Some of the artists who descend on Texas for this year's South By Southwest (SXSW) festival will soon step up to greater success. Here are 10 who will get some attention.

AIDS Wolf

When people apply the label "noise rock" to Montreal band AIDS Wolf, they're not using it as shorthand for "music that sounds a little odd." AIDS Wolf is loud, abrasive and has been compared to the sound of a 10-car pileup. But underneath the layers of deafening feedback and Chloe Lum's howls are surprisingly complicated chord progressions and even hints of melody. Influenced by everyone from Captain Beefheart to French avant-garde artists to the Cramps, AIDS Wolf seems to have little regard for popular music and instead focuses on pushing boundaries. It's not for the faint of heart, but if indie-pop is beginning to grate, AIDS Wolf is a fantastic and cathartic alternative.

BLK JKS

The recent Secretly Canadian signees will set out on a U.S. tour in March to celebrate the stateside release of their "Mystery" EP. The band blends its South African roots with a dash of rock and soul and cites influences like Jimi Hendrix, Peter Tosh and Led Zeppelin. But BLK JKS, who refer to their sound as "psychedelic rock dub," are most often compared to TV on the Radio. Notable tracks on their EP like "Lakeside," which embodies South African township grooves, and the dark and threatening reggae jam "Summertime" are bound to expand their fan base at this year's festival.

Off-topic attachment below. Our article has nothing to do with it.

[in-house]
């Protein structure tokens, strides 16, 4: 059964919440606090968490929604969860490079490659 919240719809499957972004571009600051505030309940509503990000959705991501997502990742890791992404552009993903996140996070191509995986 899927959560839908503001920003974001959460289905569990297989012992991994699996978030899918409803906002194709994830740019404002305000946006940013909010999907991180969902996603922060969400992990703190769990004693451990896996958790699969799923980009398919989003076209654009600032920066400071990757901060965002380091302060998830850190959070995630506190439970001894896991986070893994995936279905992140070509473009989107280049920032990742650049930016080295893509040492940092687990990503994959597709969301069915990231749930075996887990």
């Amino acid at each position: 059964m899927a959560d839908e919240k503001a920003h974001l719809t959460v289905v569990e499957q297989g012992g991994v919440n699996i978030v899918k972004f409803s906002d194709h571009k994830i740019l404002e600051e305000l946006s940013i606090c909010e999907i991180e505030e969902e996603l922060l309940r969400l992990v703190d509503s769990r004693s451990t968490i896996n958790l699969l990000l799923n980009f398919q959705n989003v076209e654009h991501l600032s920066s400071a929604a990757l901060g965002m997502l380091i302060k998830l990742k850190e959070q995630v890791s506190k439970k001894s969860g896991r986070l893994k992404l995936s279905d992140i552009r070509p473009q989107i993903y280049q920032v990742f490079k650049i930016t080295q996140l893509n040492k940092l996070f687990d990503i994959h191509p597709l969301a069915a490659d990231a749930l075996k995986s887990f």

Cut Off Your Hands

Leeching from the dramatic sounds of post-Cure acts like the Killers and Muse, New Zealand's Cut Off Your Hands stir up emotional heartbreak into brooding, guitar-struck songs of ache and gloom. For its debut, "You & I," the band snagged über-glum producer Bernard Butler, who helped it carve out a handful of familiar pop-rock arrangements. While COYH get compared to acts like Franz Ferdinand and the Strokes, the outfit is at its best when slowing things down, like for such tracks as the swooning "Heartbreak" or the Clash-tinged "Oh Girl." Most of the group's subject matter dwells on bad girls and bad relationships, giving it a certain flair that former emo fans would gravitate toward.

Click here for the full list of acts to watch at this year's South By Southwest Music Conference.